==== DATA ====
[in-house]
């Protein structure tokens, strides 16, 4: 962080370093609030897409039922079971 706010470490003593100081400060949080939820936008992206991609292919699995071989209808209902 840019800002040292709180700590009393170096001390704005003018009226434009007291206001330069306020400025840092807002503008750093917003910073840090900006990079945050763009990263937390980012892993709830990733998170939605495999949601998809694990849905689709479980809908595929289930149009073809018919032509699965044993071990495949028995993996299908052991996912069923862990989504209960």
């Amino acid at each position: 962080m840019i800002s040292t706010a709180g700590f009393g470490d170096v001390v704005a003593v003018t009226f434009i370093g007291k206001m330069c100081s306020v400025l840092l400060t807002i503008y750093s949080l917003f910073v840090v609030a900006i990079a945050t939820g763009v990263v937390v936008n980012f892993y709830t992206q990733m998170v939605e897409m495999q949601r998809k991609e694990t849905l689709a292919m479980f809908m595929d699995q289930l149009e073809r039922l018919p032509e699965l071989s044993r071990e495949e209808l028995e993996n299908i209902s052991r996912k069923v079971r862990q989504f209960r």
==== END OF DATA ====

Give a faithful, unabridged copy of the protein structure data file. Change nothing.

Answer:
[in-house]
């Protein structure tokens, strides 16, 4: 962080370093609030897409039922079971 706010470490003593100081400060949080939820936008992206991609292919699995071989209808209902 840019800002040292709180700590009393170096001390704005003018009226434009007291206001330069306020400025840092807002503008750093917003910073840090900006990079945050763009990263937390980012892993709830990733998170939605495999949601998809694990849905689709479980809908595929289930149009073809018919032509699965044993071990495949028995993996299908052991996912069923862990989504209960």
């Amino acid at each position: 962080m840019i800002s040292t706010a709180g700590f009393g470490d170096v001390v704005a003593v003018t009226f434009i370093g007291k206001m330069c100081s306020v400025l840092l400060t807002i503008y750093s949080l917003f910073v840090v609030a900006i990079a945050t939820g763009v990263v937390v936008n980012f892993y709830t992206q990733m998170v939605e897409m495999q949601r998809k991609e694990t849905l689709a292919m479980f809908m595929d699995q289930l149009e073809r039922l018919p032509e699965l071989s044993r071990e495949e209808l028995e993996n299908i209902s052991r996912k069923v079971r862990q989504f209960r």